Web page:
ABSTRACT. We provide background information on U.S.
and U.K. policies promoting innovation in small firms and
also summarize the papers that appear in this special issue.
These studies were presented at a recent workshop that was
jointly organized by the University of Nottingham Institute for
Enterprise and Innovation (UNIEI) and the Board on Science,
Technology, and Economic Policy (STEP) of the U.S.
National Academy of Sciences. Based on a synthesis of these
papers and other evidence that was presented during the
workshop, we conclude that: (1) program evaluation is much
more prevalent in the U.S. than in the U.K.; (2) the U.S.
Advanced Technology Program (ATP) and Small Business
Innovation Research (SBIR) program have been successful;
and (3) shared costs between government and industry and
frequent assessment are the keys to ensuring that such
programs are successful.
This special issue evolved from our shared interest
in the antecedents and consequences of U.S. and
U.K. policies designed to promote innovation in
new-technology based firms (NTBFs). Although
NTBFs constitute only a small percentage of the
population of small companies, they are increas-
ingly being viewed as an engine of economic
growth and job creation. Thus, an analysis of the
effectiveness of these programs is a salient public
policy issue, since successful attempts to address
innovation market failures through such policy
instruments can potentially significantly enhance
entrepreneurial activity and economic develop-
In both countries, a consensus has emerged that
such programs are needed to alleviate critical
innovation market failures in such areas as human
capital, accommodation, and early stage financing
of small NTBFs. That is, policymakers have con-
cluded that a non-negligible percentage of NTBFs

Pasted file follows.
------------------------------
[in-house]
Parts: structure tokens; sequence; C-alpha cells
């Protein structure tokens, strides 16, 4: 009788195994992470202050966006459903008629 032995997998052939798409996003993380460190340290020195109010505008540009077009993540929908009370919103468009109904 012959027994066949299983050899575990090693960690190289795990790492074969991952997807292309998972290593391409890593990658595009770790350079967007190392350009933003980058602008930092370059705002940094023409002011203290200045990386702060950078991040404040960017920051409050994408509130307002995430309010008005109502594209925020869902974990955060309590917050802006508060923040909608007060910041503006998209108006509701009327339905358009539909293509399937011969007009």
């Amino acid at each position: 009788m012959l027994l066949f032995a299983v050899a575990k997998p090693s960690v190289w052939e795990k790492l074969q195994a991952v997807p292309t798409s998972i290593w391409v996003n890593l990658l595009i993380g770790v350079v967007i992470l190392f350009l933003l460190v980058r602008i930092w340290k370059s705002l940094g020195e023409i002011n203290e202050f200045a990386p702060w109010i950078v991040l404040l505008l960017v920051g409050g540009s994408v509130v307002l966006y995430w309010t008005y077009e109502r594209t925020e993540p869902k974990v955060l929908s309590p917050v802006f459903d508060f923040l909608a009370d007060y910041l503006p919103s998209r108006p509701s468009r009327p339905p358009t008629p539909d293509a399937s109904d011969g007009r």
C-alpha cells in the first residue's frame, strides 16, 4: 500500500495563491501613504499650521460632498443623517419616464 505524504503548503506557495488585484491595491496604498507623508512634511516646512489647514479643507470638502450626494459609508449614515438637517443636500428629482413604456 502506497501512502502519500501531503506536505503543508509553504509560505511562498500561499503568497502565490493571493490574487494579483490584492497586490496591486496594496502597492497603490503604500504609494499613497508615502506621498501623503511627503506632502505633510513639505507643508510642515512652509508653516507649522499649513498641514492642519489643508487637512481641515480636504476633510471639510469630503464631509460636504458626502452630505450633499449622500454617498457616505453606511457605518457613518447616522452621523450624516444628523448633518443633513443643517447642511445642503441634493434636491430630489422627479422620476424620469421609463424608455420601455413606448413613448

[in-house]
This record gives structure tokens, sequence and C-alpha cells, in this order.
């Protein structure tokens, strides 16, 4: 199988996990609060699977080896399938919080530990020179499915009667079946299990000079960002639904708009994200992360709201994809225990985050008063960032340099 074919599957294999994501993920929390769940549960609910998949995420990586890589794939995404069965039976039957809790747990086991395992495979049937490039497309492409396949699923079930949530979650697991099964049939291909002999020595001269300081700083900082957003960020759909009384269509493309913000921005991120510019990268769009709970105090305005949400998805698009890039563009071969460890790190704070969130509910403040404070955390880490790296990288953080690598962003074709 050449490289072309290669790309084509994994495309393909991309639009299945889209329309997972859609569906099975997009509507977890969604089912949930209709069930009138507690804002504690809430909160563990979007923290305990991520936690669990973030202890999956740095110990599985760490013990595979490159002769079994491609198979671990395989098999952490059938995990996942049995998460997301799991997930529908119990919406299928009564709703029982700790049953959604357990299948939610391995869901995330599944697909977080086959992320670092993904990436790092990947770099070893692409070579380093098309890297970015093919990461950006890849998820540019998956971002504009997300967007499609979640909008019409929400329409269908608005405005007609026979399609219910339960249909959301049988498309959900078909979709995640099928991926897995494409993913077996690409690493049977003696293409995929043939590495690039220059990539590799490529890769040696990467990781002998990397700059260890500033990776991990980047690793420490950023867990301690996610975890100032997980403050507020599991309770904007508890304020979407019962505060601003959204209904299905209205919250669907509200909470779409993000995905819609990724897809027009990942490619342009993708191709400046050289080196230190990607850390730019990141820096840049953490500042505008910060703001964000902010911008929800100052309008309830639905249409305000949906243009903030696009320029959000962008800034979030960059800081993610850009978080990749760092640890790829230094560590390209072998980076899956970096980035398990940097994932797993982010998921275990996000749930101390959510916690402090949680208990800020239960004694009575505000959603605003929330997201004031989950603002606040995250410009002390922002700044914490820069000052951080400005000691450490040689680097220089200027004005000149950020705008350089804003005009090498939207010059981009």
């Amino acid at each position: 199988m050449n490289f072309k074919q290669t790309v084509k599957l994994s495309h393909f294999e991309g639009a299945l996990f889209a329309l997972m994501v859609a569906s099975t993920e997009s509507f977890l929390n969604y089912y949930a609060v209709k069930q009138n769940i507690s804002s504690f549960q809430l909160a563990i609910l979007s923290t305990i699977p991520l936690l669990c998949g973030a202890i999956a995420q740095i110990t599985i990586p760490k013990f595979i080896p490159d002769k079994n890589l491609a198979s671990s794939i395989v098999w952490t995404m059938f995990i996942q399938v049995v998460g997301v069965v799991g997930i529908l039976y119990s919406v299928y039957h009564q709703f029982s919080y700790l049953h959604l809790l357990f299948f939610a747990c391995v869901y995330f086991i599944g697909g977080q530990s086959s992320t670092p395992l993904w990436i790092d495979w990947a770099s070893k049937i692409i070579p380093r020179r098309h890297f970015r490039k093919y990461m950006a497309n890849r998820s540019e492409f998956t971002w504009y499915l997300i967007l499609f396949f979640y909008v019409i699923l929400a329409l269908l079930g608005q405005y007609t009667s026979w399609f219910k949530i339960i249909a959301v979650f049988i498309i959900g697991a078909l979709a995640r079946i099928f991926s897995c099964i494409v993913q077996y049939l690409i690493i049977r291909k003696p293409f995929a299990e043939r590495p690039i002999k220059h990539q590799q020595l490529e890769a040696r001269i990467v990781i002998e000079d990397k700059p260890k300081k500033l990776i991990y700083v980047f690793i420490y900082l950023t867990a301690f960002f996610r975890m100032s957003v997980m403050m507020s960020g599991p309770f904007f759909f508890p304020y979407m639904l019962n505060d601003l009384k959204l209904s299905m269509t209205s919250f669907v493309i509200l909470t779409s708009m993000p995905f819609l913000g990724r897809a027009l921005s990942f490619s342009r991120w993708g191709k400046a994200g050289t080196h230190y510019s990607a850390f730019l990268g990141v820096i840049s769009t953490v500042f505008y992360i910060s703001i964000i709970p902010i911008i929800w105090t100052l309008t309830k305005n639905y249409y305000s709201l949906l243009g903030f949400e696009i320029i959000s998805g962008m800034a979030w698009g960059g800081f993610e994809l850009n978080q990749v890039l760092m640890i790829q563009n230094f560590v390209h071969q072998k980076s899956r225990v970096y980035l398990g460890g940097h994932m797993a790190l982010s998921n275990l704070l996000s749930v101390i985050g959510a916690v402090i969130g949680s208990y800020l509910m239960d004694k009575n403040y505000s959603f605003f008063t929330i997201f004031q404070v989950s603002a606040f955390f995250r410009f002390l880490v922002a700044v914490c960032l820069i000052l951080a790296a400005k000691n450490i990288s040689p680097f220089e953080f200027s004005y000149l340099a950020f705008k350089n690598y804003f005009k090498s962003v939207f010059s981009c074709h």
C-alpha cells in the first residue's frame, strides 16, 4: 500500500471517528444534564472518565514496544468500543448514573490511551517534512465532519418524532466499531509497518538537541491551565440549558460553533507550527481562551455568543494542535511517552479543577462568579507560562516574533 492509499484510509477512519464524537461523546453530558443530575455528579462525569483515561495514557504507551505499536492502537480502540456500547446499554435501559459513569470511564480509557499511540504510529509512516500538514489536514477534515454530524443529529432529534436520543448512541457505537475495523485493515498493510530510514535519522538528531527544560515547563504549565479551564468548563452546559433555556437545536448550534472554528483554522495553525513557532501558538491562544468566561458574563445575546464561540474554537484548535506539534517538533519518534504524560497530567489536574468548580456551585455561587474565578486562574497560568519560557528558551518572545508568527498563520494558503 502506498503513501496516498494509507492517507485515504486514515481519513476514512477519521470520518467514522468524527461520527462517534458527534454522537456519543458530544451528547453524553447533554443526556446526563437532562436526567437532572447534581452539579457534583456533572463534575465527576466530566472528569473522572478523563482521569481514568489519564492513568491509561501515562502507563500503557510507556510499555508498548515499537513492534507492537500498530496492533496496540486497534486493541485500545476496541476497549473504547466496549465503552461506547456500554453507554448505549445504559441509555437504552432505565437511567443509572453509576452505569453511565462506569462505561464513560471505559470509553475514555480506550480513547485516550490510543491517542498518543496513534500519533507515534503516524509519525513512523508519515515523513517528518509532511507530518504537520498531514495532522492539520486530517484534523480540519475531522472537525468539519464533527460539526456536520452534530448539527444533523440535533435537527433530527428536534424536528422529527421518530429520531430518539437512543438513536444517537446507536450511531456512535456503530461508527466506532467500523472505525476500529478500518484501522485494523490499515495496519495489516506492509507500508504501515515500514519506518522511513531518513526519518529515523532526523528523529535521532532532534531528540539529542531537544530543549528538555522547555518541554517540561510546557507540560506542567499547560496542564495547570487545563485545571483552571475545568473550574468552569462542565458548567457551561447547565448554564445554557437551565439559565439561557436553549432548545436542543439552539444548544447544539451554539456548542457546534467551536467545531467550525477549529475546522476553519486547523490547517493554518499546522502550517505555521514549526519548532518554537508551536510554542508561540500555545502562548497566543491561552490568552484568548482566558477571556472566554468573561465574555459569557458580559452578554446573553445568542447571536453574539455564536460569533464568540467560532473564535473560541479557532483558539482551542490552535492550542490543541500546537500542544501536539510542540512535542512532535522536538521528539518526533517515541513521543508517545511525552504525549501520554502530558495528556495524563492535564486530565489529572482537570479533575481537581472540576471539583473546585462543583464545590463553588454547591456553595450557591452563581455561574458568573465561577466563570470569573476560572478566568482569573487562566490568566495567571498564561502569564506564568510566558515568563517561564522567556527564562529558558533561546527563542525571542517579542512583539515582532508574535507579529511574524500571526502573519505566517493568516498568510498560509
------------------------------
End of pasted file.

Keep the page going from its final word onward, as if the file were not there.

could not survive without some form of govern-
ment assistance during the initial stages of their
The purpose of this introductory paper is to
present some background information on U.S. and
U.K. policies that assist in the development and
growth of NTBFs. We also provide a roadmap for
the remainder of the papers that appear in this
special issue. These papers were presented at a
special two-day workshop held at the Nottingham
University Business School in September 2000,
which was jointly organized by the University of
Nottingham Institute for Enterprise and Innovation
(UNIEI) and the Board on Science, Technology,
and Economic Policy (STEP) of the U.S. National
Academy of Sciences. Finally, we also attempt to
draw some conclusions from the papers and the
discussion that took place during the workshop.
The remainder of this paper is organized as
follows. Section 2 describes the NTBF-related
policies that have been implemented in the U.S.
and U.K., which raise salient issues for academics,
policymakers, and practitioners. Section 3 outlines
the themes and objectives of the workshop, where
evidence was presented on various aspects of these
issues. We also provide a parsimonious descrip-
Policies Promoting Innovation
in Small Firms: Evidence from
the U.S. and U.K.
Small Business Economics 20: 121–127, 2003.
2003 Kluwer Academic Publishers. Printed in the Netherlands.
Donald S. Siegel, Martin Binks and Andy Lockett
Nottingham University Business School
University of Nottingham
Nottingham NG8 1BB
Board on Science, Technology, and Economic Policy
National Research Council
2101 Constitution Avenue, NW FO2014
Washington, D.C. 20418
Donald S. Siegel